The stand-off between environmental protesters and the Sumava Park Authority and its loggers continues. The protesters have been chaining themselves to condemned trees in an effort to stop the felling of trees in a restricted biological area. Apart that is for a brief period when there was a bomb scare, which the protesters claimed was designed to portray them in a bad light and seems to a cynic like me to be a means of getting them to leave the area. If so it worked briefly, but before the loggers could move in the protesters returned.
The protesters are arguing that the trees should not be felled and removed as proposed by the Authorities but left to decay and nature allowed to take its course. The Authorities claim that the trees need to be removed so that neighbouring trees are not attacked by the beetles.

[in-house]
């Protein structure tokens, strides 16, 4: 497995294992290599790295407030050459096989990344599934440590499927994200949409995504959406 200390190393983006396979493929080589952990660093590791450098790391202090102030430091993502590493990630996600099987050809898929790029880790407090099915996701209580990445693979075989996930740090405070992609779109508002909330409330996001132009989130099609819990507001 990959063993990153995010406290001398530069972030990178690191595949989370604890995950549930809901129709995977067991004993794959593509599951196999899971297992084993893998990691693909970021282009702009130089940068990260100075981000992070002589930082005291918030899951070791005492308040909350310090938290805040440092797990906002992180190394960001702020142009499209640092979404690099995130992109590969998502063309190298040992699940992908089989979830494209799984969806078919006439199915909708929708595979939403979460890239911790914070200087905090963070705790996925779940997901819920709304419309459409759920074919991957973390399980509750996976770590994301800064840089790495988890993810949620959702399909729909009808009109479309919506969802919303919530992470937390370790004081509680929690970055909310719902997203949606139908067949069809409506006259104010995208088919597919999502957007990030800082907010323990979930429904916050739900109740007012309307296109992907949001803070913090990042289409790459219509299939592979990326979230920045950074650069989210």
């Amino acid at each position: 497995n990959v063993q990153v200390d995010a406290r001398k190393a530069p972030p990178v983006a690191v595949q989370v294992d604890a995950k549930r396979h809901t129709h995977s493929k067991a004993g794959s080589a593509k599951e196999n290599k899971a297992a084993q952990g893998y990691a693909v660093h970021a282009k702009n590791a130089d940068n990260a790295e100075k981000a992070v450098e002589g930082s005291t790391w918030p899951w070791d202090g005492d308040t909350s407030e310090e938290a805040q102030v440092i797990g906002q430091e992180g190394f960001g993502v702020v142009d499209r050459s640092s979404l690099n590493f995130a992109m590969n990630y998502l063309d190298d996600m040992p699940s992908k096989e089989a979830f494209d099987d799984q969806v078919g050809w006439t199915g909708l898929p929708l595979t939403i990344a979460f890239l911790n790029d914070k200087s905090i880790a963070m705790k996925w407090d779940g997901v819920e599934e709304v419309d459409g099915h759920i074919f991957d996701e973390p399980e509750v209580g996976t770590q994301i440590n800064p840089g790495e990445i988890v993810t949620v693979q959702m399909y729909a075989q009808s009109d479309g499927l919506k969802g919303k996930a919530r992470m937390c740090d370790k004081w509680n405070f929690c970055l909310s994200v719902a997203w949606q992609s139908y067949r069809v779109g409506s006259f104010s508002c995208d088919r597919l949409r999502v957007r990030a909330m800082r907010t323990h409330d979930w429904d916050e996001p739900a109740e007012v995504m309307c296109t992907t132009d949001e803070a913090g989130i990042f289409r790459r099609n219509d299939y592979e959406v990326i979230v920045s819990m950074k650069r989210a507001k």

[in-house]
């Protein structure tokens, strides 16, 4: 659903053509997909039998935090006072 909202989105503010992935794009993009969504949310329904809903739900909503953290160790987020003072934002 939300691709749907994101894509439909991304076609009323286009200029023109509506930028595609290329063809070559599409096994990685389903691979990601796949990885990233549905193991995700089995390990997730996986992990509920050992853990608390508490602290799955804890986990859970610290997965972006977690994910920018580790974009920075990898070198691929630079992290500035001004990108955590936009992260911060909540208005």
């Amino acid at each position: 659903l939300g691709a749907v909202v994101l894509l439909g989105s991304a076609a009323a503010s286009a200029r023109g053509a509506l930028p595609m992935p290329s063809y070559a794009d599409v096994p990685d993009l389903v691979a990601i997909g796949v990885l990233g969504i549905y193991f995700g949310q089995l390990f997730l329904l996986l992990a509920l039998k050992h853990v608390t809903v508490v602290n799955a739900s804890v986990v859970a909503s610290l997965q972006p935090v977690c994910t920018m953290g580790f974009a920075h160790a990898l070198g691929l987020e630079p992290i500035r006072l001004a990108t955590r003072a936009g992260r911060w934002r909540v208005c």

Politicians have been divided over the issue. Now the European Commision is looking into what is happening, as the Sumava is part of a network of protected nature areas in Europe. The argument has been going on for some time. Back in November last year the former Park Director resigned, environmentalists believe due to pressure from the environment minister. The new director is Jan Stráský, former Prime Minister, who has been praised by the Czech President and climate-change denier Vaclav Klaus for his agressive approach to combatting the beetle. One thing seems certain - the issue is unlikely to be resolved through dialogue as the two sides have a totally different attitude to the forest and nature generally.